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JJC officials propose expanded deer culling program

JJC President: 'Damage to crops continues to escalate'

Published: Tuesday, Sept. 27, 2016 10:40 p.m. CDT • Updated: Wednesday, Sept. 28, 2016 8:41 a.m. CDT

JOLIET – The Joliet Junior College Board of Trustees will consider an expanded culling program to control a growing deer population that is damaging crops. 

At Tuesday’s workshop meeting, JJC President Judy Mitchell proposed a three-year program – following a pilot program that ran earlier this year – for deer culling.  

She said it would be for the board members’ consideration at their Oct. 11 meeting. 

“The damage to our crops continues to escalate,” she said.

Todd Vandermyde, a hunter who participated in the pilot culling program, said the JJC property is a sanctuary for the deer because it has abundant food, adequate water and habitat.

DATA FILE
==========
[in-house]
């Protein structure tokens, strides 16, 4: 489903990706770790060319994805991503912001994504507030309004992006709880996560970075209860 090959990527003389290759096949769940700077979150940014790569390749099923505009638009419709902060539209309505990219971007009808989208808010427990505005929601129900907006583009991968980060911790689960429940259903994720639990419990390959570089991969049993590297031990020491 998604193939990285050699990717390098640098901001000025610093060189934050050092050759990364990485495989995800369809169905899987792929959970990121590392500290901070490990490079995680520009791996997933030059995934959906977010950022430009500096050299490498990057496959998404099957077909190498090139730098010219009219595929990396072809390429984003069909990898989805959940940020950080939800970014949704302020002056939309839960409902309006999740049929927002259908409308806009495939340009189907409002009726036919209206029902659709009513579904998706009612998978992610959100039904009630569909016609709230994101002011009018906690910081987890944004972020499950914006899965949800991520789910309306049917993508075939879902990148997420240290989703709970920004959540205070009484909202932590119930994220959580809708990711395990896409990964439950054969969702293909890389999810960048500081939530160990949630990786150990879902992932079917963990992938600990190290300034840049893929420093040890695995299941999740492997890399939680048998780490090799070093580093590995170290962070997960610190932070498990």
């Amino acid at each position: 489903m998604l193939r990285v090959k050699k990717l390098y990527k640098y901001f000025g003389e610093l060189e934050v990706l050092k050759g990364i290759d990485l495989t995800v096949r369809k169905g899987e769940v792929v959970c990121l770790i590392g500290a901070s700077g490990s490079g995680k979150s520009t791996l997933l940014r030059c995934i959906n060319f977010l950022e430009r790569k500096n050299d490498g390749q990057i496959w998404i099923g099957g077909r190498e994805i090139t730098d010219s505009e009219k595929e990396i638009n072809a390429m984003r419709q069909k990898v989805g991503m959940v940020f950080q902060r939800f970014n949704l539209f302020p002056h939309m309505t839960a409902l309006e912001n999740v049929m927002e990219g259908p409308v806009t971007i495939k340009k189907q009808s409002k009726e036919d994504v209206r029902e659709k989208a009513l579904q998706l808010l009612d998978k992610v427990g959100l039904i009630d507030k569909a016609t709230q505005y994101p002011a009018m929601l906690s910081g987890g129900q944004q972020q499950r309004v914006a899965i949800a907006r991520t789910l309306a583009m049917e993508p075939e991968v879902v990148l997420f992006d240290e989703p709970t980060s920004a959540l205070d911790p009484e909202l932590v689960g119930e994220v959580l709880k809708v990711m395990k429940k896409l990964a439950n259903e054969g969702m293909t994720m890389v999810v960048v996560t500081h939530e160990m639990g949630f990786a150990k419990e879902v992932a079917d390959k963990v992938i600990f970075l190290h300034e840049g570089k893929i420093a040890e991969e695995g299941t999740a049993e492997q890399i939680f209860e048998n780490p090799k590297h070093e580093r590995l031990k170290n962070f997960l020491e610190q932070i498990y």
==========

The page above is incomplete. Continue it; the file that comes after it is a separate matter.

He said the only predators he was aware of were a couple of coyotes and cars. 

“This is heaven for them. So you will get an explosion of numbers until the land can’t support it anymore,” Vandermyde said to board trustees. 

He proposed focusing heavily on the female deer population as there are large number of them having twins and triplets. 

Mitchell said the proposal will require Vandermyde to apply for a population control permit with the Illinois Department of Natural Resources and college officials anticipate culling 60 to 65 deer during the first year.

The culling would be completed during the traditional hunting season – November through March – and rifles with bullets and suppressors would be used, she said. 

Testing of chronic wasting disease of the deer will also be conducted, she said.

Mitchell said deer carcasses will be taken to a food processing plant and donated to the Northern Illinois Food Bank and then distributed to shelters within JJC’s District 525 area, which covers several counties. 

The only cost the college would incur would be the processing of the deer and transportation, she said.

Vandermyde said everything went well with the pilot culling program and he plans to work with the college to make sure an appropriate area is found to cull deer. 

Mitchell spoke about the deer population issue at the Sept. 29, 2015, board meeting and said at the time that IDNR officials confirmed there were excess deer at JJC and they would support culling.

JJC officials moved forward with a one-year deer culling pilot program December 2015 after a public forum was held.

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